More Plant-Based Foods May Mean Fewer Cataracts

Want to save your eyesight as you get older? Consider forgoing that juicy steak in favor of a green salad. A recent study out of England has found a positive correlation between the amount of meat a person consumes and his or her risk of developing cataracts.

A cataract occurs when protein on the lens of the eye clumps together and causes a cloudy film to develop on the lens. Data indicates that by age 80, half of all Americans have had a cataract. A cataract, however, is not something to be taken lightly. Left untreated, it can cause progressive loss of vision and even blindness.

Researchers at the University of Oxford looked at data on more than 27,000 English citizens who were at least 40 years old and did not have diabetes. They discovered that carnivores were significantly more likely to develop cataracts than those who avoided any form of animal product.

"The highest risk of cataract in the study population was seen among the heaviest meat eaters-those who consumed more than 100 grams (3.5 ounces) daily," says Paul Appleby, senior statistician at the University of Oxford's Cancer Epidemiology Unit and an initial author of the study. "Moderate meat eaters were only slightly less likely to develop cataracts. Fish eaters' risk was 15 percent lower than that of the heavy meat eaters, vegetarians' 30 percent lower and vegans' 40 percent lower." The study's authors say there is no obvious explanation for the findings in terms of specific nutrients; however, dietitians and other experts tend to agree that a healthy diet can help preserve good vision.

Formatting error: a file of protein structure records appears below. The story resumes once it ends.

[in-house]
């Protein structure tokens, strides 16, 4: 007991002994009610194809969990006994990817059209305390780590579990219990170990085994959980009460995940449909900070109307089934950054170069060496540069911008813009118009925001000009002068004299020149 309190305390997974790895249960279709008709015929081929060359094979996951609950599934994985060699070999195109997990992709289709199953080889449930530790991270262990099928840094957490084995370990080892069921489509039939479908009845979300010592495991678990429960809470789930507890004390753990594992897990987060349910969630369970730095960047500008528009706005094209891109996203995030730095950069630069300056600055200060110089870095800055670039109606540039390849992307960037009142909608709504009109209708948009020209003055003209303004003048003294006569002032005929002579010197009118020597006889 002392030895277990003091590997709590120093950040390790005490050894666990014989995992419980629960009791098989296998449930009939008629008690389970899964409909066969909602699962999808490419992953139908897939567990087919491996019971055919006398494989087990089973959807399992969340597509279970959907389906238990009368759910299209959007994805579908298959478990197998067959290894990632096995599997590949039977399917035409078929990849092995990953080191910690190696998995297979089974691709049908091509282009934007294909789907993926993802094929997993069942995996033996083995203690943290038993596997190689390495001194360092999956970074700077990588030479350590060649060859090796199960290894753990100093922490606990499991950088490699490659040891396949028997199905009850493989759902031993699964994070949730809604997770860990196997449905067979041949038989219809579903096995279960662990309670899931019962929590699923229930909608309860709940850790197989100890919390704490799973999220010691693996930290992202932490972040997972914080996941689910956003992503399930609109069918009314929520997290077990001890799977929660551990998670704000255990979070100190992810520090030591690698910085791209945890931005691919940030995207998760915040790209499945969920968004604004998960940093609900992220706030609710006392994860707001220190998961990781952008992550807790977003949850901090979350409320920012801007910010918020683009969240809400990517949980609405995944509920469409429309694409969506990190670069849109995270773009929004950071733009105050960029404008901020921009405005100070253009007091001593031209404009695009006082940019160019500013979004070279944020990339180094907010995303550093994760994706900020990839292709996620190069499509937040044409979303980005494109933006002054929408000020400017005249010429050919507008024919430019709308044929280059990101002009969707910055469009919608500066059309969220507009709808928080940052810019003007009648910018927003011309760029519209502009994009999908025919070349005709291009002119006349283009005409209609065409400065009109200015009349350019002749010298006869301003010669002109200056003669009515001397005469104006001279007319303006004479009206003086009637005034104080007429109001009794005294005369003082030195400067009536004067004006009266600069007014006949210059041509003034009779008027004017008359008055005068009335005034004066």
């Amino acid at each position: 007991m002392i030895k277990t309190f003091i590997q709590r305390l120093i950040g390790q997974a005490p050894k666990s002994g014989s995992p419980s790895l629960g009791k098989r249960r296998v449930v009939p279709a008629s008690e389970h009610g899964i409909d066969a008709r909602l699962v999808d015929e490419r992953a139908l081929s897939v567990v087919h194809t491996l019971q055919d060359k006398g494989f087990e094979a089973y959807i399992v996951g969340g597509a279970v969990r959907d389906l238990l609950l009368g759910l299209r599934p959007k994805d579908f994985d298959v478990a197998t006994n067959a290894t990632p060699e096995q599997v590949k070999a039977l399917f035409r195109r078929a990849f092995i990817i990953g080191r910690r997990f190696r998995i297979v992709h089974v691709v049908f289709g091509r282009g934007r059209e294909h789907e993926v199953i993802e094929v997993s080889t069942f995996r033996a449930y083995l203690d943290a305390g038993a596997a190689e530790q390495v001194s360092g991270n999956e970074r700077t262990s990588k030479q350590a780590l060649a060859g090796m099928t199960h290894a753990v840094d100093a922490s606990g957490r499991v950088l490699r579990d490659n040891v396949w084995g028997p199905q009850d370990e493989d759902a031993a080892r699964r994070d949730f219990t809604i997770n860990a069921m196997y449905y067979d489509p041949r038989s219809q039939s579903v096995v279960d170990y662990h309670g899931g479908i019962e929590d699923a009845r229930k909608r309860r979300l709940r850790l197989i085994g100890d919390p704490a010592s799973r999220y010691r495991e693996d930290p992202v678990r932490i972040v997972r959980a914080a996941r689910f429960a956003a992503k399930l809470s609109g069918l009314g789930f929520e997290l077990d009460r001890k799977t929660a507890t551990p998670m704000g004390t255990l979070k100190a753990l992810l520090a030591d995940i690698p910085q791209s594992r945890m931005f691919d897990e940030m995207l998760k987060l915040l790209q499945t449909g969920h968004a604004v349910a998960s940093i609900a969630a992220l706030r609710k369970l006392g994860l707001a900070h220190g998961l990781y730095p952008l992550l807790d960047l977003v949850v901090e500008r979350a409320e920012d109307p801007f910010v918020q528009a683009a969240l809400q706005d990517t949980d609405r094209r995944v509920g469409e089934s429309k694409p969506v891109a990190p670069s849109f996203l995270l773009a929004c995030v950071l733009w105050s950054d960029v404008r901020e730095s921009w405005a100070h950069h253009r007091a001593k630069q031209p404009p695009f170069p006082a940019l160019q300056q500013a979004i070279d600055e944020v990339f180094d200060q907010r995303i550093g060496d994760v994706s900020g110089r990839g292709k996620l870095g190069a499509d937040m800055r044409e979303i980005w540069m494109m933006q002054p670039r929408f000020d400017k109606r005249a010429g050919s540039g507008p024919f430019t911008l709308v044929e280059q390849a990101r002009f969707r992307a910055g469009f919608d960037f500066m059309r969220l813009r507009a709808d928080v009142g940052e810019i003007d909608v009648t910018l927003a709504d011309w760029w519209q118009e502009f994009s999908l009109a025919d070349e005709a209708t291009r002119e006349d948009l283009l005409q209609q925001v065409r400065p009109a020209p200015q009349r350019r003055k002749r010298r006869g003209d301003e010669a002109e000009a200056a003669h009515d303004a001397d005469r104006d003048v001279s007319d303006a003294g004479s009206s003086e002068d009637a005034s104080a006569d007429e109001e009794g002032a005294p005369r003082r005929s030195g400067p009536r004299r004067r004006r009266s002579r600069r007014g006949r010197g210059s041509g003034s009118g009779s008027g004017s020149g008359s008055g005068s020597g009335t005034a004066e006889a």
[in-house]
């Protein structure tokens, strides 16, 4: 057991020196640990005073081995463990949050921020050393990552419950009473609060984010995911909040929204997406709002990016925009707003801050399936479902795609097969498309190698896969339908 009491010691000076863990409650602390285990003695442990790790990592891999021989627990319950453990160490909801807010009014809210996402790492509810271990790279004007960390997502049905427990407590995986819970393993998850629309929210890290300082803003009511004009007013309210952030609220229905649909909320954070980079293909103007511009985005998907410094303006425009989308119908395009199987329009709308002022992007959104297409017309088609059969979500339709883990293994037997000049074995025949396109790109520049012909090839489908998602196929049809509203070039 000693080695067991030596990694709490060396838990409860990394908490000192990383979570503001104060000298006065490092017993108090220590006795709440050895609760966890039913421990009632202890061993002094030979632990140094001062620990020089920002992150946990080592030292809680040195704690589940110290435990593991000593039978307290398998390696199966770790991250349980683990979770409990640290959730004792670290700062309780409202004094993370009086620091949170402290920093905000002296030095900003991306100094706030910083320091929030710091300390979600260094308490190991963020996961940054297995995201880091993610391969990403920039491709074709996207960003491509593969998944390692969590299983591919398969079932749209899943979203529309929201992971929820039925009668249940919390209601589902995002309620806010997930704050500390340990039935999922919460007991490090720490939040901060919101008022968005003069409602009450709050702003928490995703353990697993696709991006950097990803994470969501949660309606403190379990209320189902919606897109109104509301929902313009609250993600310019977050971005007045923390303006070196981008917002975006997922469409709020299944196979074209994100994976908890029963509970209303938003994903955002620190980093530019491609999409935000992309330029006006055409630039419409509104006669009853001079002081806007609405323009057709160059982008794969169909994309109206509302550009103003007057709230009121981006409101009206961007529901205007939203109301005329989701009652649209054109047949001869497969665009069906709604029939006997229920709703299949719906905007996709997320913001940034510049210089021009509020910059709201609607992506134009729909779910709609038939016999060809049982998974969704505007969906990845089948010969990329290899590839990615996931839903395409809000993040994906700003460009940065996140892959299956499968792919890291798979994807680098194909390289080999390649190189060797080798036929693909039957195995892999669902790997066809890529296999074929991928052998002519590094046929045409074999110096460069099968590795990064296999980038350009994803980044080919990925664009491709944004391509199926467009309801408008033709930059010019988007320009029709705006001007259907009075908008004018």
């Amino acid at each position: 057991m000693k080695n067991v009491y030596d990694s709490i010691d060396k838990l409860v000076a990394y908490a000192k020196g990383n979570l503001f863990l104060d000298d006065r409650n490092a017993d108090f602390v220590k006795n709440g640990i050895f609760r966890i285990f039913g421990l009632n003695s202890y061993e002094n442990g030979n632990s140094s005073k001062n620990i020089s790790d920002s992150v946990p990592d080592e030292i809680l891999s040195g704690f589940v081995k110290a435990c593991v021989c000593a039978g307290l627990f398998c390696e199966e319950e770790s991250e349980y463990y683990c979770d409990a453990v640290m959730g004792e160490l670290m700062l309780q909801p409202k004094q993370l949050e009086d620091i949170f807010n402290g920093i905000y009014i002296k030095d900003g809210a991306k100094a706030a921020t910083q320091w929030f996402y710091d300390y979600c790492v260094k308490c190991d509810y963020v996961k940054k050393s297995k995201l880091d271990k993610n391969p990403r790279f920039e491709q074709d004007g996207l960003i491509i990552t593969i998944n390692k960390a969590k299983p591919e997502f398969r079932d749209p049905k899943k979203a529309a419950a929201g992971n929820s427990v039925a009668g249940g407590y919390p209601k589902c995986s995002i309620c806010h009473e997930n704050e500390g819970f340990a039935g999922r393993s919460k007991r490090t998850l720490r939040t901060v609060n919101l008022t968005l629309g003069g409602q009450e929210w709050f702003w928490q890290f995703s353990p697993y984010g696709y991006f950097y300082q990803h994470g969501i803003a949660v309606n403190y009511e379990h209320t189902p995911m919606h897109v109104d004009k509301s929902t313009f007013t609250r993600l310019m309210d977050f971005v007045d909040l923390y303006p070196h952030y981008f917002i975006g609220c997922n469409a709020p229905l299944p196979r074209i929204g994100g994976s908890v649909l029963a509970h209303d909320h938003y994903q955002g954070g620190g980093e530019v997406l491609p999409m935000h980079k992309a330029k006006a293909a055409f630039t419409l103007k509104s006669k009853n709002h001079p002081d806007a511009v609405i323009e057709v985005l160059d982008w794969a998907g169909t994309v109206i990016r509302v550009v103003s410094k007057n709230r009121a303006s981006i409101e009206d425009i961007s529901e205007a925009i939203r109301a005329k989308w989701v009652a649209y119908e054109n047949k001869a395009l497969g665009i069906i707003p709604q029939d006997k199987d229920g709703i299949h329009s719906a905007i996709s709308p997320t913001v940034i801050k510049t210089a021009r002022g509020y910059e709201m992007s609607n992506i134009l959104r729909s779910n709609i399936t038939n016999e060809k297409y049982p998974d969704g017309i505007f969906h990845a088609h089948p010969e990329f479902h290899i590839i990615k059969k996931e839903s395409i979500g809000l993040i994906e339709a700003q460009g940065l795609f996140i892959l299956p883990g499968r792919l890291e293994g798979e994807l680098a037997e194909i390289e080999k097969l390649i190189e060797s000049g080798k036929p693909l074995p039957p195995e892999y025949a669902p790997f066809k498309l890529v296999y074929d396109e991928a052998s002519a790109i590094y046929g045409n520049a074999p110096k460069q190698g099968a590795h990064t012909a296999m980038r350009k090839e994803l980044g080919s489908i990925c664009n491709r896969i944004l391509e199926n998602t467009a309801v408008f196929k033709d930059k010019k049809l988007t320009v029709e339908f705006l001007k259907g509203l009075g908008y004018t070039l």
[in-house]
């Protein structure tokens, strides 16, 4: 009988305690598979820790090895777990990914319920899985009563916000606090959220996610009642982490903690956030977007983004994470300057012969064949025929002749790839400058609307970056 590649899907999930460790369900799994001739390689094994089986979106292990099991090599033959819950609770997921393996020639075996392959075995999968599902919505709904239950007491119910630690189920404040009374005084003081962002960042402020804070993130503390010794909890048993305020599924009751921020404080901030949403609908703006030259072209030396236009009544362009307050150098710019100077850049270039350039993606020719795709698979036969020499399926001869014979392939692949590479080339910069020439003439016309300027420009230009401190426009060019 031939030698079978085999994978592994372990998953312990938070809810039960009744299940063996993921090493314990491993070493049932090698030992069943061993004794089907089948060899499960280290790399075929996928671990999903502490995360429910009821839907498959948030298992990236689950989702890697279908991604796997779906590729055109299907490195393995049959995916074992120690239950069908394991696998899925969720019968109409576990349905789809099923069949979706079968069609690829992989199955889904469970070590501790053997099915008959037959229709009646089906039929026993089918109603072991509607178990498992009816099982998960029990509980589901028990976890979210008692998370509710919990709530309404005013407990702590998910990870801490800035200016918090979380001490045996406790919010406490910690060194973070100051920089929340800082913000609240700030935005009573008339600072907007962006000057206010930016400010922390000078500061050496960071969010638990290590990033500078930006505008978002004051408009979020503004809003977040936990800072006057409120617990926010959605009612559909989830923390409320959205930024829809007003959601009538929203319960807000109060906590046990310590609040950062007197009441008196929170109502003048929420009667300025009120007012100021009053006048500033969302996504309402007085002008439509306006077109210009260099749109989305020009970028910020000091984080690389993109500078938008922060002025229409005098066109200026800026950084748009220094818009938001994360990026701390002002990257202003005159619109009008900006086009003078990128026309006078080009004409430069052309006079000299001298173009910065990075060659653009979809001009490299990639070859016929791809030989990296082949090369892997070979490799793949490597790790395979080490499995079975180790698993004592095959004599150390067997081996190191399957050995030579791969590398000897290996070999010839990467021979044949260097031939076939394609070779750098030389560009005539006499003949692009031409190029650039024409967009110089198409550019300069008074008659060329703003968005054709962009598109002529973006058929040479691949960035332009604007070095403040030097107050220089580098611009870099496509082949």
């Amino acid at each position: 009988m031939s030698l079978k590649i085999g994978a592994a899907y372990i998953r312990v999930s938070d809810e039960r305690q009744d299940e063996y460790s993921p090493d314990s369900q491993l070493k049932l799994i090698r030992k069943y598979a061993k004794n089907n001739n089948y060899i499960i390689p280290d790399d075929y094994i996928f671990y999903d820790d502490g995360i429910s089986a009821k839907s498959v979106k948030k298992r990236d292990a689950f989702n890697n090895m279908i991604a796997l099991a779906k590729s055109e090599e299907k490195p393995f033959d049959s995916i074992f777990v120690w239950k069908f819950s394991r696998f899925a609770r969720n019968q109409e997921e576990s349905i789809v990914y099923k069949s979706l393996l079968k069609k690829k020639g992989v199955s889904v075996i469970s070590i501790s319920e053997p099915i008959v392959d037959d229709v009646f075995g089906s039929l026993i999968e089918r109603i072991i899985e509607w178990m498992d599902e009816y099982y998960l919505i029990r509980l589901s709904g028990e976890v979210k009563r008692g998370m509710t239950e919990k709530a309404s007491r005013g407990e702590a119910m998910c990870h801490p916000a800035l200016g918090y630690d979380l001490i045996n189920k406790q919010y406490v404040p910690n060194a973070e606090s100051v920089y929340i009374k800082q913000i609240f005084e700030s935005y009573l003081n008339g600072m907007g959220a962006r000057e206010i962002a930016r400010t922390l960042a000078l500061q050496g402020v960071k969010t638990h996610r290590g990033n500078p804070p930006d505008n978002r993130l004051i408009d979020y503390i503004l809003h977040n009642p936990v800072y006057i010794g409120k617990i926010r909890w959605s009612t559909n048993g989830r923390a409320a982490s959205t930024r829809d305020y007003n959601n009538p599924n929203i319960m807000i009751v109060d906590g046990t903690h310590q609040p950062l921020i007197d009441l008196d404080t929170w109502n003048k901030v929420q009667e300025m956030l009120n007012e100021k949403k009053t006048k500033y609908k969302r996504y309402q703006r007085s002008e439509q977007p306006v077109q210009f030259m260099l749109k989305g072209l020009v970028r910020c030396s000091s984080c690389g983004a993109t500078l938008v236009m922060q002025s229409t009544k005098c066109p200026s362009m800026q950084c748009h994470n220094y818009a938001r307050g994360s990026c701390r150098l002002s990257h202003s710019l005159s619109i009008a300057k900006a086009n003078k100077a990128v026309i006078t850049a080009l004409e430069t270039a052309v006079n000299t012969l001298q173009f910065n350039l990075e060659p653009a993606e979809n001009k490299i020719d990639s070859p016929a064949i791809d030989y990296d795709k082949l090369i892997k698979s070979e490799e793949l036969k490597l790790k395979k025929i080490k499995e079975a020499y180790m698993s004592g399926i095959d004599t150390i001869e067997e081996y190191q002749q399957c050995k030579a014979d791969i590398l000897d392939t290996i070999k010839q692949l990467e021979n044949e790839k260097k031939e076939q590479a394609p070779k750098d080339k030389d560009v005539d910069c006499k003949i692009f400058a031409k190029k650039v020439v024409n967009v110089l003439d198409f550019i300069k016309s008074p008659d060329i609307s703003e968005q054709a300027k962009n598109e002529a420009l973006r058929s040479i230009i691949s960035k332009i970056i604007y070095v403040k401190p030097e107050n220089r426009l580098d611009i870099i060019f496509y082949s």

Does this mean you must give up burgers and filet mignon for good? Not necessarily. "The study does not prove that eating meat promotes cataracts, but eating a lot of vegetables and other plant foods might be protective against [them]," Appleby says. "Previous research has linked certain nutrients in plant foods to a lower risk of cataracts."

Still, you might consider changing your diet—especially if you're at high risk of developing cataracts as a result of diabetes, tobacco or alcohol use, or have spent a lot of time in the sun without proper protective eyewear. You don't have to avoid beef forever, but swap out one or two meat meals each week for fish- or plant-based meals. Add steamed vegetables to your plate to fill yourself up, and make sure you see your eye doctor on a regular basis for monitoring.


University of Oxford; National Eye Institute,